Example of Operating Profit

Walmart Inc. reported an operating income of \$22.6 billion for its fiscal year 2021. Total revenues (net sales as well as membership and other income) were \$559.2 billion.  These revenues came from sales across Walmart's global umbrella of physical stores, including Sam's Club, and its e-commerce businesses.

Meanwhile, the cost of sales (or COGS) and operating, selling, general, and administrative expenses, totaled \$420.3 billion and \$116.3 billion, respectively.

Operating Profit vs. Other Profit Measures

Operating Profit vs. Gross Profit

Gross profit is the total revenue of a company minus the expenses directly related to the production of goods for sale (i.e., the cost of goods sold).

Gross Profit = Revenues - COGS

Derived from gross profit, operating profit reflects the residual income that remains after accounting for all the costs of doing business.

Operating Profit = Gross Profit - Operating Expenses - Depreciation - Amortization

Operating Profit vs. EBITDA

Earnings before income, taxes, depreciation, and amortization - better known as EBITDA - takes operating profit and adds back interest, depreciation, and amortization.

EBITDA = Operating Profit + Interest + Depreciation + Amortization

EBITDA is a cash-focused metric for stakeholders who care about the cash flow of the business. Operating profit is an accounting metric for the stakeholders who care about the operational profitability of the company.

Operating Profit vs. Net Profit

Net profit (or net income) is the profit remaining after all costs incurred in the period have been subtracted from revenue generated from sales. Expenses that factor into the calculation of net income but not operating profit include payments on debts, interest on loans, and one-time payments for unusual events such as lawsuits. Additional income not counted as revenue is also considered in the calculation of net income and includes interest earned on investments and funds from the sale of assets not associated with primary operations.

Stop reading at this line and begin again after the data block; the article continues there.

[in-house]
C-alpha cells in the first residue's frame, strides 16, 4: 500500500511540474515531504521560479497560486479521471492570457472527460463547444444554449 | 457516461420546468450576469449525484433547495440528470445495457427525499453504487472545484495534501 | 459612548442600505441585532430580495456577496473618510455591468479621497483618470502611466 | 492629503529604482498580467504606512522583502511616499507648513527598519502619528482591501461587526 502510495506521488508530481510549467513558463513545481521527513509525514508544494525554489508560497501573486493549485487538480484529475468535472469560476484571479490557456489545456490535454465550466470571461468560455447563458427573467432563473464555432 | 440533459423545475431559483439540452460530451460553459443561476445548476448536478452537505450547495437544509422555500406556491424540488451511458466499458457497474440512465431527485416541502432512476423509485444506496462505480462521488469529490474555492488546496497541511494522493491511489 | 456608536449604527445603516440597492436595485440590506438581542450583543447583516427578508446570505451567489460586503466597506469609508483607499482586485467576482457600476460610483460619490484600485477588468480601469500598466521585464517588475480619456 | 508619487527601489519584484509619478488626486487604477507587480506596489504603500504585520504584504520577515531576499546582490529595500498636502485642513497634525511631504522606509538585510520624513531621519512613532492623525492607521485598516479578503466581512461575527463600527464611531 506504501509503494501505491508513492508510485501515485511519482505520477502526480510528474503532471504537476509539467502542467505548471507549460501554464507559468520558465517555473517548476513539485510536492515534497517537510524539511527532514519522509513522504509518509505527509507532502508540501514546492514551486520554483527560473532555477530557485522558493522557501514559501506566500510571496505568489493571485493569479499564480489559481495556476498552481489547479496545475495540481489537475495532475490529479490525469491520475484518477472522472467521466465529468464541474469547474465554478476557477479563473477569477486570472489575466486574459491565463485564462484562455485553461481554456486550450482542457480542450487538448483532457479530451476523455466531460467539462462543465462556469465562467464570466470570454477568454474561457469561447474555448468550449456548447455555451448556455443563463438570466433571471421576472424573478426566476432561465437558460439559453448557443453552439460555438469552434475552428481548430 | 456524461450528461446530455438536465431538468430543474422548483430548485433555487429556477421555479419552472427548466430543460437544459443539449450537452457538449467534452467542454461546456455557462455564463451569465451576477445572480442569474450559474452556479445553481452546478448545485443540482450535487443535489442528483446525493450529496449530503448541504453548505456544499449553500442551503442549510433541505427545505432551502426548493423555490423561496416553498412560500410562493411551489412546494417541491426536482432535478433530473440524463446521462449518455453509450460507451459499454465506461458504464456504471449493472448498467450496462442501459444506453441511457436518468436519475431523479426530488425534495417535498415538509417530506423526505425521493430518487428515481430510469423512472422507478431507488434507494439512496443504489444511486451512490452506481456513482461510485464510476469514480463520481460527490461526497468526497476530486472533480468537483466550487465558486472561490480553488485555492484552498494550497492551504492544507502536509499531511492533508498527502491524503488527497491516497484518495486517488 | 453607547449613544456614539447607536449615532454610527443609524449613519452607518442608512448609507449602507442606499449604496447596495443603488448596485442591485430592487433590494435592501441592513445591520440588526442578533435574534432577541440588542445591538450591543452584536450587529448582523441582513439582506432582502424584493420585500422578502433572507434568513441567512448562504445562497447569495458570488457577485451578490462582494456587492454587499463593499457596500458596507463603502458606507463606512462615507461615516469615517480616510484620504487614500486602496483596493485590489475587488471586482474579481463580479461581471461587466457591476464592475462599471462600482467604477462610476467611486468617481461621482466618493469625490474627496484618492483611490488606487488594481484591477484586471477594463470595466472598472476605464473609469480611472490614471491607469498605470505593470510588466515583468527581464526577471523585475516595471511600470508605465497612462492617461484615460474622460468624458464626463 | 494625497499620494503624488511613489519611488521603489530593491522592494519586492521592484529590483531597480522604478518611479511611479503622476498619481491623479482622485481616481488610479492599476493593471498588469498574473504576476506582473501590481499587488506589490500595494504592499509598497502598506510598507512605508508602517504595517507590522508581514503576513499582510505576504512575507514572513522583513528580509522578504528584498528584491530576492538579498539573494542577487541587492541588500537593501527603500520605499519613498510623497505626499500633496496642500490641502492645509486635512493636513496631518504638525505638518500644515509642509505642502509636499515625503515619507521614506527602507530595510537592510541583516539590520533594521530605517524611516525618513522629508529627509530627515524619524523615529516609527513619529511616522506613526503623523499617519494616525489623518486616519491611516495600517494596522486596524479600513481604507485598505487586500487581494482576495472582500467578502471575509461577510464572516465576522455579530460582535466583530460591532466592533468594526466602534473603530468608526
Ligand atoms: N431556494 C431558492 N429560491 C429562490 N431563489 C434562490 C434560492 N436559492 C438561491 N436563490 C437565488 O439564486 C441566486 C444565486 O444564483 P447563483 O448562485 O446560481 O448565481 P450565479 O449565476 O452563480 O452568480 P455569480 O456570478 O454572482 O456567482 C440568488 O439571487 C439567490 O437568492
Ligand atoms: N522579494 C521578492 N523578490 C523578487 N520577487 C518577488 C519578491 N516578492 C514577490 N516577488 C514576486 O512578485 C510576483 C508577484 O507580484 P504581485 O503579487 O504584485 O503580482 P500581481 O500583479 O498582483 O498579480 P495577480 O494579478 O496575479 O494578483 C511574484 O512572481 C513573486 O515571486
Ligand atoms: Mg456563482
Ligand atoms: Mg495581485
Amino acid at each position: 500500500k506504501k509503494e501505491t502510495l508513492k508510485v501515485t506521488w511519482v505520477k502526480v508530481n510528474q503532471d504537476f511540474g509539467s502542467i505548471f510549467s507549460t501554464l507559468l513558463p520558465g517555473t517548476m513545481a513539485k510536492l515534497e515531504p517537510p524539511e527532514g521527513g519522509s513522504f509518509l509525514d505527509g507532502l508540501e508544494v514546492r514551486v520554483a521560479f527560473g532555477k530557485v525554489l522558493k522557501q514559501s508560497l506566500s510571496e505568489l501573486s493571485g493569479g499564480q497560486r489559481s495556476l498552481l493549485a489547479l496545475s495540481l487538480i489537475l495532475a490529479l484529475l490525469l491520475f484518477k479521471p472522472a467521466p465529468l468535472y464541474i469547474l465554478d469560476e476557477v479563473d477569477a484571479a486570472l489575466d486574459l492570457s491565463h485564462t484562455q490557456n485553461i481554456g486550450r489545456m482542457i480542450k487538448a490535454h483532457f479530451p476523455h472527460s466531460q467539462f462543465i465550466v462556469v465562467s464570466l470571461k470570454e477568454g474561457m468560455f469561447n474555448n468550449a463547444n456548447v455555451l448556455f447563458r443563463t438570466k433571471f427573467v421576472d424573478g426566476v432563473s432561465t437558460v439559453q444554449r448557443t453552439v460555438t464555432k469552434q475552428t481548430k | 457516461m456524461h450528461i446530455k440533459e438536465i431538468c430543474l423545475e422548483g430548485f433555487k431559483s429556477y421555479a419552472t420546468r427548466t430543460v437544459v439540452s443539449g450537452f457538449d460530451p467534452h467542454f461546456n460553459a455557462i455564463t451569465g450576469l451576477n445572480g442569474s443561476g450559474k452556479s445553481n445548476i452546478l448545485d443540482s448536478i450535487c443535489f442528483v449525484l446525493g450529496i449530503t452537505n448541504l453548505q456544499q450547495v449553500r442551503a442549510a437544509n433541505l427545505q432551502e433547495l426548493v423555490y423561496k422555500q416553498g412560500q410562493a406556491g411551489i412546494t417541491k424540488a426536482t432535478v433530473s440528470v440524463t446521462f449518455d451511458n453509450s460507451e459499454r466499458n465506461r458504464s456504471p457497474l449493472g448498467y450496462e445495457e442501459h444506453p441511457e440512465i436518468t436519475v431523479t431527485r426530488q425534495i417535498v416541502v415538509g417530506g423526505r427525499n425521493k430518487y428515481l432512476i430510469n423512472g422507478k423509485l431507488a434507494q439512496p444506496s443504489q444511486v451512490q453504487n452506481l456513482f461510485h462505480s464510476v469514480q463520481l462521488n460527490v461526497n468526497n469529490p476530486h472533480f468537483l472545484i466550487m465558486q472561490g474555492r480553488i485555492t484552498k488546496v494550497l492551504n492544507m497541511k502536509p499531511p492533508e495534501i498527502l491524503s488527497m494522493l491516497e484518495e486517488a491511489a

What Does Operating Profit Tell You?

Operating profit is a useful and accurate indicator of a business's health because it removes any irrelevant factor from the calculation. Operating profit only takes into account those expenses that are necessary to keep the business running. This includes asset-related depreciation and amortization, which result from a firm's operations. Operating profit is also referred to as operating income.

How Do You Calculate Operating Profit?

Operating profit is calculated by taking revenue and then subtracting cost of goods sold (COGS), operating expenses, and depreciation and amortization.

How Do You Find the Operating Profit Margin?

The operating profit (or operating income) can be found on the income statement, or calculated as revenue - cost of goods sold (COGS) - operating expenses - depreciation - amortization. Operating profit margin is calculated by dividing operating income by revenue.

What Is Excluded From the Operating Profit?

Revenue created through the sale of assets is not included in the operating profit figure, except for any items created for the explicit purpose of being sold as part of the core business. In addition, interest earned from cash such as checking or money market accounts is not included, nor does it account for any debt obligations that must be met. Finally, it does not include investment income generated through a partial stake in another company.

The Bottom Line

Operating profit looks at a company's earnings generated through normal business operations. Analyzing operating profit, which can be found on the income statement, is useful because it excludes accounting items such as one-time charges, interest, and taxes that may skew a company's profit in a given year. These items are accounted for instead in a company's net profit, or bottom line.

Article Sources
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1. Securities & Exchange Commission. "Form 10-K."